Personally I think it helps to have a deadline as a motivation to scrapbook. If you think you might make 6 layouts a month (or intend to make enough time to do that) then buying a kit which gives you the supplies for say 4 layouts, helps you to feel motivated both by the arrival of the kit, which you are hopefully excited to use, and by the feeling that you want to use these supplies by a deadline.. It helps you to make sure that you timetable in your scrapbooking time before the next one arrives, some months are busier than others, but if you don’t push yourself sometimes 3 months might go by without a single moment set aside for yourself and your scrapbooking.

    Now having said that, I must confess that I do find that it is much easier to buy more than you need when you buy kits instead of shopping individually. However the flip side of that coin is that personally I am much less likely to get rid of older supplies if they are grouped into a kit, since it makes them so easy to pick up and use when I feel like creating. I often go back to kits that are a year old and half finished and use them. Individual papers or embellishments that have nothing else that particularly matches them are harder to find, remember to use and therefore when they get older, I am more likely to simply get rid of them. It depends on how you scrapbook I guess.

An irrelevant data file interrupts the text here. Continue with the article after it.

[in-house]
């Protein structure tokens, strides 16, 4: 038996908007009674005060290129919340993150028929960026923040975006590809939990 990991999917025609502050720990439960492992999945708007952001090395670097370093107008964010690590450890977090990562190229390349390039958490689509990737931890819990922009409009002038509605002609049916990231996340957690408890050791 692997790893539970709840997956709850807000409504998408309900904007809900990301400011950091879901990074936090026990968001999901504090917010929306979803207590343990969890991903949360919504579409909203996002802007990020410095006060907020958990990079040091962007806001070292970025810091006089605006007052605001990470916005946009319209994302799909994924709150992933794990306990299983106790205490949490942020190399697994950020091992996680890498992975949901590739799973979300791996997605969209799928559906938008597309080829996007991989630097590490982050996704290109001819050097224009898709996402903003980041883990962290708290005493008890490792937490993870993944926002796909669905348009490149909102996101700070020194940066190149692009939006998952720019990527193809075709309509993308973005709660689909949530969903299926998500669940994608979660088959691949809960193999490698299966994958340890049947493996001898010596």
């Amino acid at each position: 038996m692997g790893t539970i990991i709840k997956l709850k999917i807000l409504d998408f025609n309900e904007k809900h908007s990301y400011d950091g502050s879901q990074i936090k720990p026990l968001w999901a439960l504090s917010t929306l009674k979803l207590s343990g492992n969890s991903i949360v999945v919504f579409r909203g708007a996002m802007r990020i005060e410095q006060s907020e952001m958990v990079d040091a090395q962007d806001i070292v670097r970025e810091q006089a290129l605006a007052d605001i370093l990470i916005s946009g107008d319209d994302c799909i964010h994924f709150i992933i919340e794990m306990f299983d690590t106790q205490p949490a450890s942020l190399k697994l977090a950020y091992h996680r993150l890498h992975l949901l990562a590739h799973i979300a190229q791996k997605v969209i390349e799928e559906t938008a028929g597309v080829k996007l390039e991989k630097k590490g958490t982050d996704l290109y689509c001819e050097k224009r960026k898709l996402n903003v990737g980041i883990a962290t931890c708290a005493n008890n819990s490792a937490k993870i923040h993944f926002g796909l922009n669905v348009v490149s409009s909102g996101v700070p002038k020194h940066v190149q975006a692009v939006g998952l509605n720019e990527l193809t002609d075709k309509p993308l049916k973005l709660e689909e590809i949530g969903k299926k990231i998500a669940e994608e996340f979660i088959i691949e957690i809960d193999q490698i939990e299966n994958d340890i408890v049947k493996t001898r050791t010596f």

• Irene Dunne

    Each week I am filled with excitement and anticipation as I look forward to the week’s discussion. I have a little ritual of making a cup of coffee and before I start listening to
    the program, I visit each guest’s blog or website which helps me to relate to
    each speaker.

    This week I found myself nodding in agreement with a lot that was discussed. I have never been one to buy the latest trends which change way too quickly. I like to think outside the box and love the challenge of using what I have on hand. My spray mists are watered down acrylic paints and a toothbrush. My stencils are little paper doilies which my family and friends have to surrender before being used at a coffee shop or restaurant. My flowers are from a Dollar Store which are pulled apart and I cut out the plain coloured panels from cracker, chocolate, coffee boxes etc. These I use when dye
    cutting letters with my Cuttlebug.

    Over the years, my style has done a complete flip. My layouts were all about pretty layouts with just a title. Now I realise that I want – no – I need to, tell the story. My mum
    is the last of her generation and she has dementia so all I have are the stories she told when I was growing up. What hit home for me this week were 3 words that Katie said…”Stories not Stuff”